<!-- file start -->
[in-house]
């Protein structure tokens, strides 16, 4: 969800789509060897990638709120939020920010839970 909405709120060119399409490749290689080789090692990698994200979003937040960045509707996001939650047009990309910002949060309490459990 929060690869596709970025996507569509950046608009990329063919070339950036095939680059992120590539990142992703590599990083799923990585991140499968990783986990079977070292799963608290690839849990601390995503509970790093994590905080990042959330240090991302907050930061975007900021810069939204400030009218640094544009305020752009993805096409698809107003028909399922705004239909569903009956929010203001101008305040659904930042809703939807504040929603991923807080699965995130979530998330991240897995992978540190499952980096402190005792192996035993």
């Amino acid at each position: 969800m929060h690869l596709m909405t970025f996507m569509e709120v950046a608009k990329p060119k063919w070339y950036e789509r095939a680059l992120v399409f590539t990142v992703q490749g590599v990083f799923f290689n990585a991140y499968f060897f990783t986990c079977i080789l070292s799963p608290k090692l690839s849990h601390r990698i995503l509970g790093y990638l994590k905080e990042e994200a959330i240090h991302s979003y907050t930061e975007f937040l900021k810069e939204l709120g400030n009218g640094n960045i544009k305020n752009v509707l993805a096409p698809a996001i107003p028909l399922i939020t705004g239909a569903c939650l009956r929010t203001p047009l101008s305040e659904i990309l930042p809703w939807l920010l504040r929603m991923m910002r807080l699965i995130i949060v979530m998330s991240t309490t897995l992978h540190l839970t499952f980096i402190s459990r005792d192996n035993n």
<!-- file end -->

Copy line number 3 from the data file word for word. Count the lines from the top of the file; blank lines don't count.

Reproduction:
């Amino acid at each position: 969800m929060h690869l596709m909405t970025f996507m569509e709120v950046a608009k990329p060119k063919w070339y950036e789509r095939a680059l992120v399409f590539t990142v992703q490749g590599v990083f799923f290689n990585a991140y499968f060897f990783t986990c079977i080789l070292s799963p608290k090692l690839s849990h601390r990698i995503l509970g790093y990638l994590k905080e990042e994200a959330i240090h991302s979003y907050t930061e975007f937040l900021k810069e939204l709120g400030n009218g640094n960045i544009k305020n752009v509707l993805a096409p698809a996001i107003p028909l399922i939020t705004g239909a569903c939650l009956r929010t203001p047009l101008s305040e659904i990309l930042p809703w939807l920010l504040r929603m991923m910002r807080l699965i995130i949060v979530m998330s991240t309490t897995l992978h540190l839970t499952f980096i402190s459990r005792d192996n035993n």